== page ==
their heels, but you cheat them
$1 per pound rubber goes Into
O'SUIrLTVAN'S. Nothing else. All
dealers. 50 cents attached.
If your dealer can't supply, send 33c for
sample to O SULLIVAN RUBBER CO.,
1 does for the stom
ach that which it
Is unable to do for
Itself, even if but
E mm tor a - m
H supplies the natural
g juices of digestion and
e does the work of the
s stomach, relaxing the
e nervous tension, while
H the Inflamed muscles
s and membranes of that
H organ are allowed to
s rest and heal. It cures
H indigestion, flatulence,
H palpitation of the heart,
s nervous dyspepsia and
g all stomach troubles by
g cleansing, purifying and
f strengthening the glands,
g membranes of the stom
1 ach and digestive organs.
H Tour Dealer Can Supply Yob.
g Bottles only. $1.00 Size holding 2K tiroes 3
tha trial sLw, which sells for 50c
i Prepared by . CDeWITT i CO.. CHICAGO.
SOLD BY S. G. SKIDM0KE & CO.,
151 Third St., Portland.
Then why not keep la view
the fact that the
fanning lands o!
are suScient to support a
population of 50.000,000 or over?
Tho Immfjratlon to "Western
Canada during the past six
years has been phenomenal.
easily accessible, and other
lands may be purchased from
Railway and Land Companies.
Western Canada's craia lands
produce marvellous crops.while
the crazing- lands contain all
the nutritive qualities for fat
tenins cattlo and other stock.
aCnrkets, Schools, UnllTrnys
and nil other conditions
make Western Canada m
deslratilo spot for the home
seeker. Write to the Superintendent Im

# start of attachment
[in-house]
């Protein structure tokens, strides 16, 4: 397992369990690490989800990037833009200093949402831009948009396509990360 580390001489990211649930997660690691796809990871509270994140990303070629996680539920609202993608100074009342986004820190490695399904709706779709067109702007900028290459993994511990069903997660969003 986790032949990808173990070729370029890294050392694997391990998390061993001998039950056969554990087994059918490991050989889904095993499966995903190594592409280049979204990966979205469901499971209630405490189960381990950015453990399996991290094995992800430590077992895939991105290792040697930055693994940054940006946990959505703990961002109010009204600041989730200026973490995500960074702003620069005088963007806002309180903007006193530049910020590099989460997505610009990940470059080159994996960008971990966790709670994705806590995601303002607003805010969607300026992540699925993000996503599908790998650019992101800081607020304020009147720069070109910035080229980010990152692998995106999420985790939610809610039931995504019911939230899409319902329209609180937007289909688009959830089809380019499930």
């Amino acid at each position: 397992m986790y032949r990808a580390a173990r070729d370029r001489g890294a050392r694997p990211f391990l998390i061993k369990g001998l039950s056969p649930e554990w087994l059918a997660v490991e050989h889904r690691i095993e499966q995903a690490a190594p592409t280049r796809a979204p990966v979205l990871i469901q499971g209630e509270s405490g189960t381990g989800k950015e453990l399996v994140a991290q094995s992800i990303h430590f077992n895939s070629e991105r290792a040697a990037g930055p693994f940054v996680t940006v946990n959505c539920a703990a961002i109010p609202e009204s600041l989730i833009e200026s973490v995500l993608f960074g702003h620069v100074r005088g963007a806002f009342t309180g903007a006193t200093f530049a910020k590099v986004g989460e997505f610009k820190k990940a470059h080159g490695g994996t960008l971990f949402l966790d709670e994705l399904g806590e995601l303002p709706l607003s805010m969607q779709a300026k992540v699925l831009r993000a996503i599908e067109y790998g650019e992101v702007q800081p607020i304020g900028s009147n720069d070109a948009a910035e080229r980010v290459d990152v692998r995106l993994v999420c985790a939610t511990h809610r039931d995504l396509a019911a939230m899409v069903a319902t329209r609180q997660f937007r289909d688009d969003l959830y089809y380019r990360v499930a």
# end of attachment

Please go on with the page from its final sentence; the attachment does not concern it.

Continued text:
mijrratton.Ottawa.Canada.fora descriptive Atlas, and other In
formation: or to the authorized
Canadian Government Azcnt
Auditorium BIdg,, Spokane, Wash.
C. GEE WO
The Great Chinese Doctor
Is called great because
his wonderful cures are
so well known throuxn
out the United States,
and because so many
people are thankful to
him tor savin; their
He treats any and ail
diseases with powerful
Chinese herbs, roots,
buds, bark and veto
tables, that are entire
ly unknown to medical
science In this counirr.
j;ii ihrourn the use ot these harmless reme
Si. ThE T iamoua doctor knows the action o
oVS MOffS? remedies that he has suc
cessfully used in different diseases. He guar.
smtVas i to cure catarrh, asthma, lunr troubles,
Ematiervousness. stomach, liver. klP.
lexSV; trouble and all private diseases.
Hundred? of JesttmoniaU. Charge, mod.rata.
Call and see htm.
Patients out ot the city wrlto tor blank and
circular. Inclose stamp. Address
THE C. GEE WO
CHINESE MEDICINE CO.
253 Aider Street
Mention this paper. Portland, Or.
Dr. Sadwars mils, nureir Teeetaht. miM nn.-i i-
1 Uh. rcgulAt tat Htx aaa waoio dteutiYt onu
if a Comet
1 J. Hl9 Y the star of
m . v to the weak and
S famous remedy 3Uarv desnon-
Not a dark office in the building;
absolutely fireproof; electric lights
and artesian water; perfect sanita
tion and thorough ventilation; ele
vators run day and night.
AINSLEB. DR. GEORGE. Physician and
ASSOCIATED PRESS. S. B. Vincent, Mgr J13
AUSTEN. F. C. Manager for Oregon and
Washington Bankers' Life Association of
Des Moince. la 502-503
BAAR, DR. GUSTAV, Physician and Sur
BANKERS' LIFE ASSOCIATION OF DES
MOINES, IA., F. C. Austen. Mgr. 502-503
BATES, PHILIP S.. Pub. Pacific Miner. .215
BENJAMIN. R. W.. DenUst 314
BINSWANGER. OTTO S.. Physician and
BOG ART. DR. M. D., Dentist 705
BROCK, WILBUR F., Circulator Ore
BRUERE. DR. G. B., Phys 411-412-413-414
BUTLER. DR. R. E.. Phys. and Surg. 514
CAMPBELL, WM. M., Medical Referee
Equitable Life 700
CARDWBLL. Dr. J. R., Dentist 50tf
v AUKIN. G. E. District Agent Travelers'
Insurance Company 713
CHURCHILL. MRS. E. J 71G-717
COGHLAN, DR. J. N 71S-71J
COLLIER. P. F., Publishers; S. P. McGuire.
COLUMBIA GRANITE CO 417-413
CONNELL. DR. DE WITTE, Eye. Ear,
Nose and Throat 013-614
CORNELIUS, C. W.. Phys. and Surgeon... 213
UIGKSON. DR. J. F., Physician 713-714
EDITORIAL ROOMS Eighth Floor